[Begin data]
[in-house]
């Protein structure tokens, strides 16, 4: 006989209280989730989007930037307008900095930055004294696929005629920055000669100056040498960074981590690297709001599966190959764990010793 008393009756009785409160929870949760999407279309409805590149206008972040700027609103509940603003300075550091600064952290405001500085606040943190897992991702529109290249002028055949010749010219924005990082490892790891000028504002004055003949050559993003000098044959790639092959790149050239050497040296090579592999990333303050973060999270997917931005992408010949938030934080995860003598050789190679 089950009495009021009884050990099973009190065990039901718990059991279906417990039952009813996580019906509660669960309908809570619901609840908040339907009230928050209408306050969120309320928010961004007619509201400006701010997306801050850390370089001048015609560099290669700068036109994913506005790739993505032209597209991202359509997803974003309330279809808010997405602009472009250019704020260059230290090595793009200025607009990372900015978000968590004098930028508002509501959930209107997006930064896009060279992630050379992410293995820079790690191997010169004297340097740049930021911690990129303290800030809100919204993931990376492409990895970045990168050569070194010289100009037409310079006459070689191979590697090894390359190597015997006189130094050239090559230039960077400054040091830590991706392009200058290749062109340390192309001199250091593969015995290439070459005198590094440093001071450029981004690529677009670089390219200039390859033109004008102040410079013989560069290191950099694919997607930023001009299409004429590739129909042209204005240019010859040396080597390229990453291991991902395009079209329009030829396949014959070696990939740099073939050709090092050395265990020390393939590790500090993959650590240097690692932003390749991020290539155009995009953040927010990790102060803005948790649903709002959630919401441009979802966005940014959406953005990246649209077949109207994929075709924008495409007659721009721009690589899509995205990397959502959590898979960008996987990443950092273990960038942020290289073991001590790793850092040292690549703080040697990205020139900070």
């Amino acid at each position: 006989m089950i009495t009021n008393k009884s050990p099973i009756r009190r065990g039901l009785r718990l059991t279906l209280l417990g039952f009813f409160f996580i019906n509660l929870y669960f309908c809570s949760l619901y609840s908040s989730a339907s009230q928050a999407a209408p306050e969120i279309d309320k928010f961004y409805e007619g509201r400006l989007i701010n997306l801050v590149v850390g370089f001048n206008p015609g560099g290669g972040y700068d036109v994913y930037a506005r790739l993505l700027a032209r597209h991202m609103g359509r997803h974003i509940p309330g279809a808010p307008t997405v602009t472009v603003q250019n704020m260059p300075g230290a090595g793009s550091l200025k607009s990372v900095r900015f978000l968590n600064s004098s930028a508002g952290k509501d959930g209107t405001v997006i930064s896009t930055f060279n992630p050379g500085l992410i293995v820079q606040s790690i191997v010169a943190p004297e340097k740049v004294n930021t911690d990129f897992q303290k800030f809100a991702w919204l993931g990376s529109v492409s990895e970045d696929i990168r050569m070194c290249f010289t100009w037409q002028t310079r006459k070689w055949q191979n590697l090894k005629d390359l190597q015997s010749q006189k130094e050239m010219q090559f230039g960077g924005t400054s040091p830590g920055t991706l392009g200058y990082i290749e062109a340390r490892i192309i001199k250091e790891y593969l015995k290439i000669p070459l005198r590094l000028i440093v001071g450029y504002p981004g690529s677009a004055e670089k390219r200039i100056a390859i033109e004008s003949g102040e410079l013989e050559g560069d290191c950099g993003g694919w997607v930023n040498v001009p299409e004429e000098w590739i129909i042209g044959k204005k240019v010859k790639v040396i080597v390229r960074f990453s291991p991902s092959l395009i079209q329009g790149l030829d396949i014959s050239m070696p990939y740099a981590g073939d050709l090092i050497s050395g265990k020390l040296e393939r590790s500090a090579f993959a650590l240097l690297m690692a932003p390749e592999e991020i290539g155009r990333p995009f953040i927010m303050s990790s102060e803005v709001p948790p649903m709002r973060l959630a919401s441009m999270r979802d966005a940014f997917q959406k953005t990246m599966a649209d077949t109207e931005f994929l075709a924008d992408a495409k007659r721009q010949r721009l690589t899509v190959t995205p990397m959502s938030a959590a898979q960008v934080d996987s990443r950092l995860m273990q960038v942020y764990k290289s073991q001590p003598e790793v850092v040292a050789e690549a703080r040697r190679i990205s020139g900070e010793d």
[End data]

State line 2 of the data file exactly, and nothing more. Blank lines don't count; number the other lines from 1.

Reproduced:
């Protein structure tokens, strides 16, 4: 006989209280989730989007930037307008900095930055004294696929005629920055000669100056040498960074981590690297709001599966190959764990010793 008393009756009785409160929870949760999407279309409805590149206008972040700027609103509940603003300075550091600064952290405001500085606040943190897992991702529109290249002028055949010749010219924005990082490892790891000028504002004055003949050559993003000098044959790639092959790149050239050497040296090579592999990333303050973060999270997917931005992408010949938030934080995860003598050789190679 089950009495009021009884050990099973009190065990039901718990059991279906417990039952009813996580019906509660669960309908809570619901609840908040339907009230928050209408306050969120309320928010961004007619509201400006701010997306801050850390370089001048015609560099290669700068036109994913506005790739993505032209597209991202359509997803974003309330279809808010997405602009472009250019704020260059230290090595793009200025607009990372900015978000968590004098930028508002509501959930209107997006930064896009060279992630050379992410293995820079790690191997010169004297340097740049930021911690990129303290800030809100919204993931990376492409990895970045990168050569070194010289100009037409310079006459070689191979590697090894390359190597015997006189130094050239090559230039960077400054040091830590991706392009200058290749062109340390192309001199250091593969015995290439070459005198590094440093001071450029981004690529677009670089390219200039390859033109004008102040410079013989560069290191950099694919997607930023001009299409004429590739129909042209204005240019010859040396080597390229990453291991991902395009079209329009030829396949014959070696990939740099073939050709090092050395265990020390393939590790500090993959650590240097690692932003390749991020290539155009995009953040927010990790102060803005948790649903709002959630919401441009979802966005940014959406953005990246649209077949109207994929075709924008495409007659721009721009690589899509995205990397959502959590898979960008996987990443950092273990960038942020290289073991001590790793850092040292690549703080040697990205020139900070």